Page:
The mathematics of costly signaling

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This topic contains 3 replies, has 2 voices, and was last updated by  Jacob 1 month ago.

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  • #115


    I thought Hogeye might enjoy this paper by Peter Leeson, given his math background. I was surprised that a seemingly simple idea took so much math to formalize.

    It’s titled “Social Distance and Self-Enforcing Exchange“, and discusses one way people can scale up self-enforcing social institutions. The idea is that “cheaters” have a “hit-and-run” style of social interaction, because once they exploit someone their victim will no longer cooperate with them. If they rely on an exploitative strategy to achieve their ends, then, it won’t be beneficial for them to have long-term relationships with others, long-term relationships are only beneficial if you plan to cooperate with someone.

    Since different people discount the value of future gains relative to present gains to different degrees, those who want short term gain will be more likely to exploit, (because they don’t value the extra long term gain from cooperation highly enough,) while those who want long term gain will more likely cooperate.

    One can thus weed out the cheaters from the cooperators by figuring out who values short-term gain more than long-term gain and vice versa. One way to do this is to require those one interacts with to endure some sort of one-time cost. If they’re going to cooperate over a long period, and they value long-term gains, then they can gain enough to make the one-time cost worth paying, but if they plan to exploit one and leave then it may not be worth it.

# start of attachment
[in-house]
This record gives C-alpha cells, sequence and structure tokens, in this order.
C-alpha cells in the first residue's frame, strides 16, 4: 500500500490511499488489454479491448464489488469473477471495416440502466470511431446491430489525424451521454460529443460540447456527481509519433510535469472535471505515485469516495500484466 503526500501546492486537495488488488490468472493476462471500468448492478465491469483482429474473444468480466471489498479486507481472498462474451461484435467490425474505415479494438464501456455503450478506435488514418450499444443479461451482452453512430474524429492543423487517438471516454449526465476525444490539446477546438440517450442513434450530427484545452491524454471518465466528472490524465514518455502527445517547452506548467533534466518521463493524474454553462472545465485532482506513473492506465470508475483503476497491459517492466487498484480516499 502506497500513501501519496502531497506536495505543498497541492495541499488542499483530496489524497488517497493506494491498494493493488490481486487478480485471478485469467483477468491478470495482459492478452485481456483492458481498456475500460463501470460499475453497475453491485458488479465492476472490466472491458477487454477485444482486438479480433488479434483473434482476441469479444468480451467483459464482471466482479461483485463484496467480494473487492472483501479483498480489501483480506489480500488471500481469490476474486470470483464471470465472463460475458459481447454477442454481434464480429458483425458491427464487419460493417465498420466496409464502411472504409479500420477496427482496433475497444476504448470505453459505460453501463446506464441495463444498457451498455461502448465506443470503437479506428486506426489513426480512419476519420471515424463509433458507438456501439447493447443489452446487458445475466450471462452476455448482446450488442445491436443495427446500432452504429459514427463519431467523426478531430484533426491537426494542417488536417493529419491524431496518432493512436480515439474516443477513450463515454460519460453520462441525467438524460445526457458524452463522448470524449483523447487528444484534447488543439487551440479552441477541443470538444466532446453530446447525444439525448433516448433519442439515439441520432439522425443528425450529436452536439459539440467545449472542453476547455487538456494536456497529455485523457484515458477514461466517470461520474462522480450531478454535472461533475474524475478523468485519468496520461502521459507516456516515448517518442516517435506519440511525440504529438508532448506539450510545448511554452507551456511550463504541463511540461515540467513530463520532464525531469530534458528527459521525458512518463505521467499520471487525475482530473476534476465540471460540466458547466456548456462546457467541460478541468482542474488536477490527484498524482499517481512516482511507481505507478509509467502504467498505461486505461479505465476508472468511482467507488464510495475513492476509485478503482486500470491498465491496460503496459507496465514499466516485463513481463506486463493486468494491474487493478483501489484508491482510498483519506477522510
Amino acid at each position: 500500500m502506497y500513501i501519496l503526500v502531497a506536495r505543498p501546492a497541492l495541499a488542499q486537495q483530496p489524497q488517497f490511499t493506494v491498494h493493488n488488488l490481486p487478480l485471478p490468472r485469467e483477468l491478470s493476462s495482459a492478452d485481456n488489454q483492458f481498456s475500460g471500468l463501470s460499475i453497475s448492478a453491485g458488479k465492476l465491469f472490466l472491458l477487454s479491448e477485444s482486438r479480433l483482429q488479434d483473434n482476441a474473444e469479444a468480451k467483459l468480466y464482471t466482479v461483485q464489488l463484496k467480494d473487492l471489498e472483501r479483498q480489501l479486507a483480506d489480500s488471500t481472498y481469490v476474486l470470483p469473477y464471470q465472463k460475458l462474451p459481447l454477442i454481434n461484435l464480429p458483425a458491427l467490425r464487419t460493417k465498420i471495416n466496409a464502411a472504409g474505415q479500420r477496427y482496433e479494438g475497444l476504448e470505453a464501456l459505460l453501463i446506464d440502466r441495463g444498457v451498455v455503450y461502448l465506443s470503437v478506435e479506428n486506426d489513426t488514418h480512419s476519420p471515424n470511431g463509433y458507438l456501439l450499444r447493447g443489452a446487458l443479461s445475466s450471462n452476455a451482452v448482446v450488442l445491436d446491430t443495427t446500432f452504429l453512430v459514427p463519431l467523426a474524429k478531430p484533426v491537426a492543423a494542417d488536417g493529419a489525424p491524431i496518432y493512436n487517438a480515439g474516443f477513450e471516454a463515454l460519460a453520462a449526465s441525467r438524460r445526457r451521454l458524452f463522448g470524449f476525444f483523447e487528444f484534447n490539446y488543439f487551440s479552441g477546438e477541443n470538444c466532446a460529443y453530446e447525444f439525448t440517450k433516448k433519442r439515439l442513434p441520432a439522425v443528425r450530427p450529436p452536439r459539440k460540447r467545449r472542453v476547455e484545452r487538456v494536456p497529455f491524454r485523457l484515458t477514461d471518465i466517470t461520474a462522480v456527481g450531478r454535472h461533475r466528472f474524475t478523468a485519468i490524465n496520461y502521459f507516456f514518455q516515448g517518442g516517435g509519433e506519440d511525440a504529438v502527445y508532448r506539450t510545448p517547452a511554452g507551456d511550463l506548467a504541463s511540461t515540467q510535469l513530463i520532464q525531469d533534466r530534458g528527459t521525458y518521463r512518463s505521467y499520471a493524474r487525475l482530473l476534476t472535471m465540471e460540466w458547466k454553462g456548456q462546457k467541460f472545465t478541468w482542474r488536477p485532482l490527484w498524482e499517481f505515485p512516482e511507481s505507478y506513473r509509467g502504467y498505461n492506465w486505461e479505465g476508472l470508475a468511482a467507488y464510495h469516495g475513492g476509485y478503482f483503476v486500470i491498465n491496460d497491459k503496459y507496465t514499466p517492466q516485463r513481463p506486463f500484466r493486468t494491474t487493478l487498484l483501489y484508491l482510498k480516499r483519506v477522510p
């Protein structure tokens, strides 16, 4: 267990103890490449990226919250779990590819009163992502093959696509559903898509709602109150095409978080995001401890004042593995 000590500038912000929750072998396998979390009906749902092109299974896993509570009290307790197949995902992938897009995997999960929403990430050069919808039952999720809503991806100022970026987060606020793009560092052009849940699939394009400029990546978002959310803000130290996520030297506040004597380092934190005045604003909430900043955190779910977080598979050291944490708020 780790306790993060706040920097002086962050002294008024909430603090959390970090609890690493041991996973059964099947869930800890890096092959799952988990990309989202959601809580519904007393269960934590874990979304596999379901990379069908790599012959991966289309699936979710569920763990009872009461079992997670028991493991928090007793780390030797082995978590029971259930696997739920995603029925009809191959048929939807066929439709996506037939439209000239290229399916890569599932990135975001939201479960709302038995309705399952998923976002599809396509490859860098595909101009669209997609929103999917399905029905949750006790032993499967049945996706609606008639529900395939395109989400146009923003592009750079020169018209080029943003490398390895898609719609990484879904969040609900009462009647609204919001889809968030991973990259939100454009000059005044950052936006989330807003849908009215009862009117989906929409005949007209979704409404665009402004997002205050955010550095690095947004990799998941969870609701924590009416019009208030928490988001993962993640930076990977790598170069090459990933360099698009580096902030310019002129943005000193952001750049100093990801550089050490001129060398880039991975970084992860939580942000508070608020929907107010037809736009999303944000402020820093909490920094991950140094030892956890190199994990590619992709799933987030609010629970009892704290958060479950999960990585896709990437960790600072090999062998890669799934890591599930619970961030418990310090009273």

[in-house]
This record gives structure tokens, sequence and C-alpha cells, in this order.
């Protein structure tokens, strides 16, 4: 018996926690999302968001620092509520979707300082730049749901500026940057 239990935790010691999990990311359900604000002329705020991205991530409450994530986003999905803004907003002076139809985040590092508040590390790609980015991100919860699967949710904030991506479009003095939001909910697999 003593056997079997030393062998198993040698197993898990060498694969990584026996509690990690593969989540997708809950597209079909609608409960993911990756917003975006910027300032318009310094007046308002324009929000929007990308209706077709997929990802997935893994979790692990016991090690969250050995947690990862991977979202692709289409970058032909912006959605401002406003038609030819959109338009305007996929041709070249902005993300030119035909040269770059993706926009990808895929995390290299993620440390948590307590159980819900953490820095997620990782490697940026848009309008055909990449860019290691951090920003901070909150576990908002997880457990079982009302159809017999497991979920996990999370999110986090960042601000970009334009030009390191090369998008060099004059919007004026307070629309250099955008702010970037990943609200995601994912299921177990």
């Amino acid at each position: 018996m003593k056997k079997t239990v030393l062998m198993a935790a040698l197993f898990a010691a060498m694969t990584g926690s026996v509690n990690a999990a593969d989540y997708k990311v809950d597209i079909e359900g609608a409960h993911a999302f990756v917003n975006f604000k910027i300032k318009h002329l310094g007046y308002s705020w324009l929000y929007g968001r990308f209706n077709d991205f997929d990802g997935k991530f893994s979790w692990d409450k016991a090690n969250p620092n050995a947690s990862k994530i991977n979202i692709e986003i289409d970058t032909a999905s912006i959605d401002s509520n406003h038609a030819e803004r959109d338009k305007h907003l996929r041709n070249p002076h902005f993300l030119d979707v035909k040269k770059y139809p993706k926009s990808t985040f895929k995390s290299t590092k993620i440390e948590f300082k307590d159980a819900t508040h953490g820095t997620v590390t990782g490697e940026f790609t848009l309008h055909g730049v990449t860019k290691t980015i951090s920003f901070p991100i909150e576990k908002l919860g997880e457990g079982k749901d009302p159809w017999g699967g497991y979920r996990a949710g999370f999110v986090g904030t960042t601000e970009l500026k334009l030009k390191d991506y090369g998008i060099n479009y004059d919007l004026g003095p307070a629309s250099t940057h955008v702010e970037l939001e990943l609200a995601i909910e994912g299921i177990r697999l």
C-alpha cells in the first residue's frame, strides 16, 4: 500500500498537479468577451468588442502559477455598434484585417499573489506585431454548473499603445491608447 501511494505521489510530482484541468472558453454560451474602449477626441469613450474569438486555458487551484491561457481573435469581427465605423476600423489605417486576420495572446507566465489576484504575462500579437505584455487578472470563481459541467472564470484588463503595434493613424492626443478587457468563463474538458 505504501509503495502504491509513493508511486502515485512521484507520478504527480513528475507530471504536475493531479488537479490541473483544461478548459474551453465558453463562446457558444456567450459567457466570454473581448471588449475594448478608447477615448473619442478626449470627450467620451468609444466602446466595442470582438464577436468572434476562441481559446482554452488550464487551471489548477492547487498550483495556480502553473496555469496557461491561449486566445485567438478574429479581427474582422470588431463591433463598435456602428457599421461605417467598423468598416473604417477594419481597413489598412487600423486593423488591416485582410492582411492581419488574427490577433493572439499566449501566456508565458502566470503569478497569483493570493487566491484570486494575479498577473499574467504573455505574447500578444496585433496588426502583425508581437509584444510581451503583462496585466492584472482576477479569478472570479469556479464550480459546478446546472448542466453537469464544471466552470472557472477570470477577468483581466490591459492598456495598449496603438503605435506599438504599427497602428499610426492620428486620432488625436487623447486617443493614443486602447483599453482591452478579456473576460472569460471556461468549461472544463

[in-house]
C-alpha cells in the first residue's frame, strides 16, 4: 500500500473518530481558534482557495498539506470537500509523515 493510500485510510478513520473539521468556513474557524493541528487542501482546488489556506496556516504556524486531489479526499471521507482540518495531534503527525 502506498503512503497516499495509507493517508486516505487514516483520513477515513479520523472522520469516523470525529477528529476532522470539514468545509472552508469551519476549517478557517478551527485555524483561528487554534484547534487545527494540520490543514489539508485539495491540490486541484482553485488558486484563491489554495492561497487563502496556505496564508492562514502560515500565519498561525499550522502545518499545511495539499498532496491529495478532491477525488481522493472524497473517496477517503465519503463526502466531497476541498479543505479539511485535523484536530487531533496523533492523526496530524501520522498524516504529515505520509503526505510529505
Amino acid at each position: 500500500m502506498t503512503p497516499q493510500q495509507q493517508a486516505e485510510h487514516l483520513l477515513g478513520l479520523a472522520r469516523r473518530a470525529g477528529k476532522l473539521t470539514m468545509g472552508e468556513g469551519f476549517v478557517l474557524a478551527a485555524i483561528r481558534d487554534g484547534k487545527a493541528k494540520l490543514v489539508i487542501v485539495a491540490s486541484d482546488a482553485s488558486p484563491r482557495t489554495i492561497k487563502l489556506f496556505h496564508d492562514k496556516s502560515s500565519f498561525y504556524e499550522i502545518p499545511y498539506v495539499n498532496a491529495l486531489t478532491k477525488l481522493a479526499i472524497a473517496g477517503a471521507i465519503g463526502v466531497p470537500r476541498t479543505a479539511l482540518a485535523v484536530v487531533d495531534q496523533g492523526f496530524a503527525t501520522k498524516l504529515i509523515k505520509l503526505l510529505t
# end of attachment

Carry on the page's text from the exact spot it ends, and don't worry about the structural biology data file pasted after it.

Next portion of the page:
That someone chooses to endure a short-term cost for long-term gain indicates, then, that they’re more likely to cooperate. Thus, one can often tell before interacting with an agent whether or not they are trustworthy, which allows people to interact only with those who won’t exploit them, without having to wait to be exploited to learn who to trust.

    Anyway, I thought people here might enjoy the read. Professor Leeson has many other papers available to read for free on his website as well, for those interested.

  • #125


    Very interesting paper! It has a lot which supports David Friedman’s competing PDA model. Also it would seem to imply that xenophobic enclaves (such as racist groups) would likely be relatively poorer than tolerant communities (due to their extraordinarily high costs for signaling.) A simple example of signaling would be putting money in escrow in advance of trading, so that the sunk cost is greater than the one-time payoff for cheating.

    Related to PDAs, the point that an outsider has successfully applied to be a client (the small in-group in the paper is the PDA and clients) means that the PDA is satisfied that his fees are expected to be greater than the costs of people suing him for cheating. (Or else the PDA would decline membership to a customer who is likely to cost them money.) The PDA is loosely equivalent to the African “land priest” or headman in the paper’s examples.

    I have been on Facebook arguing the anarchism without adjectives case to both ancap and ancom sectarians. This paper gives insight on how and why an anarcho-communist enclave and an anarcho-capitalist enclave may engage in mutually beneficial trade. Perhaps part of this would involve banishing the sectarians, since those assholes constantly signal cheating behavior.

    • This reply was modified 1 month, 1 week ago by  Hogeye.
  • #130


    Blockchain technology allows virtually free public signaling, so it is a force for freedom.

  • #142


    Good points, Hogeye! I hadn’t thought about the disadvantages xenophobic groups would have, and I had been thinking more of how signaling would affect relations between individuals than between PDAs. But perhaps this could give ancap and ancom groups a way to cooperate, if some members of each group could act, in a sense, as go-betweens by taking on characteristics of both groups.

    I shall have to think about it a bit more.

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